On the opening night of SAVOR: An American Craft Beer & Food Experience, anticipation ran high at the National Building Museum. Beer aficionados queued early in lines than ran down the block before opening. And SAVOR, I daresay, exceeded their expectations with a retooled experience that proved artful, decorative, and delicious.
I have attended four SAVOR beer events as of this year, and this 10th anniversary edition was my favorite by far. A big reason for that was the revamped arrangement of the banquet hall. Whereas an attendee may previously have navigated cube after cube of visiting breweries, not a bad thing surely, now people had more space to make themselves comfortable.
The Brewers Association truly thought about their space this year and added touches that made it feel like you might be in a modern beer hall with long wooden tables, candlelight, and easily navigable spaces from one end of the room to another. In addition, the association smartly places specialty food stations on the upper floor, giving the lower floor a smooth and sensible layout and making it easy for those of us interested in an extra nosh or two to find comfort upstairs. The SAVOR specialty food vendors included Nathan Miller Chocolate, Nathan Anda and Red Apron Butcher, American Cheese Society, Chop Tank oysters, and Monterey Fish Market.
Good beers were plentiful, and this year they were paired with a widened selection of tapas-like food selections. Local hero Jeff Hancock of DC Brau, for example, was on hand to serve his The Wise and the Lovely imperial stout (10% ABV) paired with elk with pepitas, cacao, and mole. His ever-dependable Brau Pils German pilsener (4.6% ABV) was served alongside oil-poached halibut with fennel, green olive, and lemon.
While it’s always fantastic to enjoy established favorites at SAVOR, one of the compelling reasons to go is to check out the new offerings. SAVOR 2017 featured 86 independent craft breweries, 10 more than last year. Sixty-four percent of the breweries were not at SAVOR 2016, and 40 percent attended SAVOR for the first time. So completely new adventures in beer tasting were to be had at more than 30 breweries on hand.
One of my personal best new discoveries were the beer from Hopworks Urban Brewery (HUB) in Portland, Oregon. Christian Ettinger, brewmaster and owner, was on hand to pour his Ferocious Citrus IPA (6.2% ABV), an American IPA, which was paired with a chicken curry salad with golden raisin, apple and walnut. HUB’s Patagonia Long Root Ale (5.5% ABV), an American pale ale, also proved a winner, paired with the poached halibut.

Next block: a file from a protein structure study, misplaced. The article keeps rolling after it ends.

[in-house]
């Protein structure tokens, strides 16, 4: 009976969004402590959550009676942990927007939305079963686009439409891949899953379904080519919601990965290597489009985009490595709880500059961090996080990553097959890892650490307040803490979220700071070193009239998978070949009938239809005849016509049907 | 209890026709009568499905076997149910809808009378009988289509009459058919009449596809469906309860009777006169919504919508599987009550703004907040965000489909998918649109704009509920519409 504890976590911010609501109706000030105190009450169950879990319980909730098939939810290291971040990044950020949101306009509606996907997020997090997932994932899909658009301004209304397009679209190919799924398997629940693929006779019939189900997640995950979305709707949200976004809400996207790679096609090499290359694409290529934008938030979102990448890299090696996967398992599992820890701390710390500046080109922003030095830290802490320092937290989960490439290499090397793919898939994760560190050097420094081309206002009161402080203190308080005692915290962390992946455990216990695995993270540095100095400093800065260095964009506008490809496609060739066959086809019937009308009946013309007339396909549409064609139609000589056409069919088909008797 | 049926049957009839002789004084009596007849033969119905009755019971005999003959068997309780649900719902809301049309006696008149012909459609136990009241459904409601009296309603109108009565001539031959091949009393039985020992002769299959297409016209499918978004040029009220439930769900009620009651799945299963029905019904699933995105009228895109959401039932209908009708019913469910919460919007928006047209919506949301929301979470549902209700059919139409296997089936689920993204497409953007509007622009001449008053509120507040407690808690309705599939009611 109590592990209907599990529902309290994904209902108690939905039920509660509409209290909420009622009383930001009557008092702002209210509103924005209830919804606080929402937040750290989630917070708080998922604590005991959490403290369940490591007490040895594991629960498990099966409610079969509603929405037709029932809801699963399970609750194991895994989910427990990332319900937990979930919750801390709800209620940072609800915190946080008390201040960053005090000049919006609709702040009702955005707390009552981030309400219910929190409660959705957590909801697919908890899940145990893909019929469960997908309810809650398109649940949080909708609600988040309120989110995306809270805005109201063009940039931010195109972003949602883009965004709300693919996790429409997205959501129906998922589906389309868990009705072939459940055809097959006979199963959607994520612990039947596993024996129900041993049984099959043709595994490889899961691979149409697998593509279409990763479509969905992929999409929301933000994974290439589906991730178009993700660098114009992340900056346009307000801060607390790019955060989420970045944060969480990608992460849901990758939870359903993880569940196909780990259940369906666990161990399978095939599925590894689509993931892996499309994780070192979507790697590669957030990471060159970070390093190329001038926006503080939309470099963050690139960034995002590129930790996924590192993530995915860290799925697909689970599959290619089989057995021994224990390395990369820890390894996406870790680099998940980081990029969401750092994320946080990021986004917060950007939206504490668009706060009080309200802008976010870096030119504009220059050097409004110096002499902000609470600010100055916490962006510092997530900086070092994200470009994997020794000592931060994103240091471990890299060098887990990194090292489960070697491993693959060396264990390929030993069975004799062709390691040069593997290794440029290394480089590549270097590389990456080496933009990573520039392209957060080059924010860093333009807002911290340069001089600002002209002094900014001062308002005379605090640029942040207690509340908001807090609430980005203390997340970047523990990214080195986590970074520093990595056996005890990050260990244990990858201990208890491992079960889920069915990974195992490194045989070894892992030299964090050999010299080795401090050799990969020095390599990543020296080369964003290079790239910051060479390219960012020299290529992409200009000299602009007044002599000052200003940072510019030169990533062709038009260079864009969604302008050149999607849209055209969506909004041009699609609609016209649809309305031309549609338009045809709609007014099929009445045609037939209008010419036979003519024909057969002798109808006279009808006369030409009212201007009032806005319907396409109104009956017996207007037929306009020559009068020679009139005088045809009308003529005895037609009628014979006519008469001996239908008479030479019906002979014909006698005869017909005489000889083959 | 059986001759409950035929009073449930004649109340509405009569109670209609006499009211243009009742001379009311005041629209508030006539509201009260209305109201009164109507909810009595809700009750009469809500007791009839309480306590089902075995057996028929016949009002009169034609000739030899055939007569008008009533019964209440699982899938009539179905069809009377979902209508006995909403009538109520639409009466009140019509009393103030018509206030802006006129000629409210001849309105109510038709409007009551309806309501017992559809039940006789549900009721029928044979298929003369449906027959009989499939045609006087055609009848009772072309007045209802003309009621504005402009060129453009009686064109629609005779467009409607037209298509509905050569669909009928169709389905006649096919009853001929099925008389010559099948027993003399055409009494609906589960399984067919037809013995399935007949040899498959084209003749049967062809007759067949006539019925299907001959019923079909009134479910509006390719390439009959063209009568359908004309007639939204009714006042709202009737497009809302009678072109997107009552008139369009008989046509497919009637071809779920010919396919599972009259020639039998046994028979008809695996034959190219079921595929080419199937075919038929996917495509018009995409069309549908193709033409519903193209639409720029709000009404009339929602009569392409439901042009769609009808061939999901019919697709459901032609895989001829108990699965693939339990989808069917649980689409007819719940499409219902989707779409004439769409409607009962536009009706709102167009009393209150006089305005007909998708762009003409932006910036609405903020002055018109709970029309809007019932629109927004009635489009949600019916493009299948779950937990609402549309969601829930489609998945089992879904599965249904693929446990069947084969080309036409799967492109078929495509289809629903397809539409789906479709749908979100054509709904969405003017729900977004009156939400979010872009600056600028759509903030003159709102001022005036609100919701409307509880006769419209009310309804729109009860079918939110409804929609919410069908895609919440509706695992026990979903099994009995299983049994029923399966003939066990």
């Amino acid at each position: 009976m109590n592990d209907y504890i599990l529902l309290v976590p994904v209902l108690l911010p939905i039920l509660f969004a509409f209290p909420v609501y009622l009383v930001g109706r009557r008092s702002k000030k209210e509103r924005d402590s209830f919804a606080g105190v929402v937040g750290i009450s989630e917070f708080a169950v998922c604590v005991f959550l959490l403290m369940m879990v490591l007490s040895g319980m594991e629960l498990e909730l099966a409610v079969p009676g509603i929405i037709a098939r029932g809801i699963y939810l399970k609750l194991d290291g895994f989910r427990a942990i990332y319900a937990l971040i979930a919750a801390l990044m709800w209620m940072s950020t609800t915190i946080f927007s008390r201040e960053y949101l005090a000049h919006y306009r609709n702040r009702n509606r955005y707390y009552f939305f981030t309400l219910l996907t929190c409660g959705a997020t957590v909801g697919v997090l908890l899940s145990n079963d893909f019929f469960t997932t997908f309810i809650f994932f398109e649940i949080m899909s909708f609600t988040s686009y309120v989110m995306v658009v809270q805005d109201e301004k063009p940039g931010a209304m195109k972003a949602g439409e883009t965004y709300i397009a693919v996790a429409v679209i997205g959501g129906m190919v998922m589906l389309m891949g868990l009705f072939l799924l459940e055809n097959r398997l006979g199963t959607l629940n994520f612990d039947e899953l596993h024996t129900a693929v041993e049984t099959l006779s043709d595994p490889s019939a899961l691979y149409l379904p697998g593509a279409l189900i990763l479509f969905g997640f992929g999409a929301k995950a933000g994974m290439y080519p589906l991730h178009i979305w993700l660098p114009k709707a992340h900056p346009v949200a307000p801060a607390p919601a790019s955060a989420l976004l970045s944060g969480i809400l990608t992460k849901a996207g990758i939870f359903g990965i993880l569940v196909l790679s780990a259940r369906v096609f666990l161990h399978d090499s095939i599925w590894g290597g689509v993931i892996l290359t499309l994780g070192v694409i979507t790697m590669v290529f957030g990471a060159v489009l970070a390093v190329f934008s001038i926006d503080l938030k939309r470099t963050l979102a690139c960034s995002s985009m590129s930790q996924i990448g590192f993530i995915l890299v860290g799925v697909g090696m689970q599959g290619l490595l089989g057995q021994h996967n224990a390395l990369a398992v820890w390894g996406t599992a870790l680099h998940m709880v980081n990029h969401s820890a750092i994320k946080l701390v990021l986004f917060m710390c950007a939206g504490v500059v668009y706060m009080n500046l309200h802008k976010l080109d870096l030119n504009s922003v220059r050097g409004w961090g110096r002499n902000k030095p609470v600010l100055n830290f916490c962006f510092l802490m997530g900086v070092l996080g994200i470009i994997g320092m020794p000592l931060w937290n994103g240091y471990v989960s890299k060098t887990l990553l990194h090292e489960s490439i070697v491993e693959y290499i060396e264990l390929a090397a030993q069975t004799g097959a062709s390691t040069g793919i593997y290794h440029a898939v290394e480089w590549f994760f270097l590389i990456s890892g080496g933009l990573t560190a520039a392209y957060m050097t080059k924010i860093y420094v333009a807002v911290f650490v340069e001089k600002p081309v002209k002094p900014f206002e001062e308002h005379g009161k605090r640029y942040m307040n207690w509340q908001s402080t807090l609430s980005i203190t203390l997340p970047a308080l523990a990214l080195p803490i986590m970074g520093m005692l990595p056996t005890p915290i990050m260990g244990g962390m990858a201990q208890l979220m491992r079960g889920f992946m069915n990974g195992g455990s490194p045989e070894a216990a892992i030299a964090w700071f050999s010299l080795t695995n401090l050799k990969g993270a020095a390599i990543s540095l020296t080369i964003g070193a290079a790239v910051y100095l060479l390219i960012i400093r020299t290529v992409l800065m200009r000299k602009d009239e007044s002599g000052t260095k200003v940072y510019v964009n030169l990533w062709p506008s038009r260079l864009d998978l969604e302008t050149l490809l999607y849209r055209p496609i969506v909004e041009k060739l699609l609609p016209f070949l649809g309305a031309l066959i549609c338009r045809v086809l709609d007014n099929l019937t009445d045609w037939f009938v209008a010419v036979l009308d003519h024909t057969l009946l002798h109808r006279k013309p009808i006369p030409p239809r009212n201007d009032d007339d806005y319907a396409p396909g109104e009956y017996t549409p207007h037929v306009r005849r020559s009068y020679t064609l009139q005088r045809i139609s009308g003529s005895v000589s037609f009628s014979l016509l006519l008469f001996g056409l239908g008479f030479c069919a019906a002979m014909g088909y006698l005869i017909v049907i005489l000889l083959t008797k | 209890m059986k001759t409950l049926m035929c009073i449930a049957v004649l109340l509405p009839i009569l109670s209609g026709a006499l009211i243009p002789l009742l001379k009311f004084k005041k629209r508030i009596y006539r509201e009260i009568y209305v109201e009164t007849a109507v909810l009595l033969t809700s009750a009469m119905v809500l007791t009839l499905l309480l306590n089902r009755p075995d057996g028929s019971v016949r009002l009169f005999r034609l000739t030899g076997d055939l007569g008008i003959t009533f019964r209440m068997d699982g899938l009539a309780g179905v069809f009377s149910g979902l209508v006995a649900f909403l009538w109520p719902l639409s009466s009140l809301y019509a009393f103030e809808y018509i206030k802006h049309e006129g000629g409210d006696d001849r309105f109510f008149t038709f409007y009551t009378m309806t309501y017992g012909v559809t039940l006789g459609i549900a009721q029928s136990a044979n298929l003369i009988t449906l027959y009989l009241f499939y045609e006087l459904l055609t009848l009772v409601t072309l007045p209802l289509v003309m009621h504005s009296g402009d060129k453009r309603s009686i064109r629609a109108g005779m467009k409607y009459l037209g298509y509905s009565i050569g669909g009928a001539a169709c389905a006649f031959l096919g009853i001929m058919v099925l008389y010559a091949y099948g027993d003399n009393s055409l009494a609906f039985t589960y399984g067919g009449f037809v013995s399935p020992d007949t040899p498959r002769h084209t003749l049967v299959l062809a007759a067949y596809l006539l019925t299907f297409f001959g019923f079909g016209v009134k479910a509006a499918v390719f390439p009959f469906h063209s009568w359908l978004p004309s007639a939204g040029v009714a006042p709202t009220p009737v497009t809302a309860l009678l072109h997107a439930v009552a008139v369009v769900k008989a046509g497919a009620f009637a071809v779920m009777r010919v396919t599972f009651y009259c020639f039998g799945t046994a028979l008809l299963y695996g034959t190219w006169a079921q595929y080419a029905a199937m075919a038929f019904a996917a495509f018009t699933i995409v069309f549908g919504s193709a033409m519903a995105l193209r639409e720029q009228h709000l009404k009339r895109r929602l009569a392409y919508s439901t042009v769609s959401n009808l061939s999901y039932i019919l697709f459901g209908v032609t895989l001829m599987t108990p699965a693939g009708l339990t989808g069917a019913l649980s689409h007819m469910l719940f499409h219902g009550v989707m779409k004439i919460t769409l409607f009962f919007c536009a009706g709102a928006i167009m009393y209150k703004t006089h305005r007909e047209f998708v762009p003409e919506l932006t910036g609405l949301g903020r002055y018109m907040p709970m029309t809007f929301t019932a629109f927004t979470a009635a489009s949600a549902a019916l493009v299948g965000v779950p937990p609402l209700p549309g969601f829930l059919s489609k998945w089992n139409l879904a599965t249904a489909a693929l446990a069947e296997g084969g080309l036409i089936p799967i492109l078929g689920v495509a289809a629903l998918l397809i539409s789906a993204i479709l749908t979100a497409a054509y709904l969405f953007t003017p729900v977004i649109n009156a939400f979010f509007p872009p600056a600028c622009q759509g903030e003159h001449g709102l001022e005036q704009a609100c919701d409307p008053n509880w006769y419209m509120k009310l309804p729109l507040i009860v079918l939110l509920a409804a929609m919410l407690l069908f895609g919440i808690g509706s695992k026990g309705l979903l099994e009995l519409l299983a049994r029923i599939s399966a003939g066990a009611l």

Christian told me about the partnership with Patagonia Provisions, the California company that supports sustainable farming. Together, they developed Long Root Ale with organic ingredients and Kernza perennial grain. The Kernza grain was the result of work between Patagonia and The Land Institute in Salina, Kansas, in regenerative agriculture. Kernza has long roots (hence “long root ale”) and grows well without pesticides, requiring less water than conventional wheat. The resulting Long Root Ale is a winner.
Given that there were beers from more than 30 states on hand, I perhaps was not geographically adventurous as I kept circling back to beers close to home — but there were some impressive beers from close to DC readily available. Old Bust Head Brewing Company, Vint Hill, Virginia, was in attendance at SAVOR for the first time, despite being so close to DC, having won the lottery system for a booth this year. Owen Bitas, director of outside sales, served up the breweries excellent Graffiti House West Coast Style IPA (7.5% ABV), paired with lamb tartare with tamarind and Thai basil, as well as the Coconut Gold Cup Russian Imperial Stout (10% ABV) paired with green coconut curry with papaya salad and Thai basil. That last pairing was utter brilliance as a coconut beer and coconut dish were bound to complement each other, but the pleasant roasted flavor of the Coconut Gold Cup really took the experience to another level.
I am myself an occasional visitor to Yards Brewing Company in Philadelphia, so it was a pleasure to see them at SAVOR. Given how solid are the beers at Yards, it’s a bit of a surprise that we don’t see more of them here in fair DC. They are without fail dependably quaffable. Rick Anstotz, Cicerone Certified Beer Server and sales manager, offered the ever-tasty Philadelphia Pale Ale (4.6% ABV), which is a beer readily available in most areas that carry Yards.
And Yards brought along their lovely Poor Richard’s Tavern Spruce Ale (5% ABV), which they based off a recipe by Ben Franklin for a beer with barley, molasses, and essence of spruce. The resulting spice beer was one of the most unique and easy-to-drink beers at SAVOR, so much so that I took a mid-event break to return and sample it again.
My evening ended with a bit of heaven on earth in the form of the cheeses from Vermont Creamery. On the second level, Anchor Steam Brewing Company, San Francisco, served its Anchor Steam California Common (4.9% ABV) and its Blackberry Daze IPA (6.5% ABV). That was all good and well, but they won the day with their pairings of Vermont Creamery St. Albans aged cows’ milk cheese and Bonne Bouche ash-ripened goat cheese. You could ask for no better experience, particularly at the end of the night.
SAVOR 2017 was the most compelling, intriguing, and delightful SAVOR to date, and I’m quite eager to see the Brewers Association return with the event in 2017. Salut, SAVOR!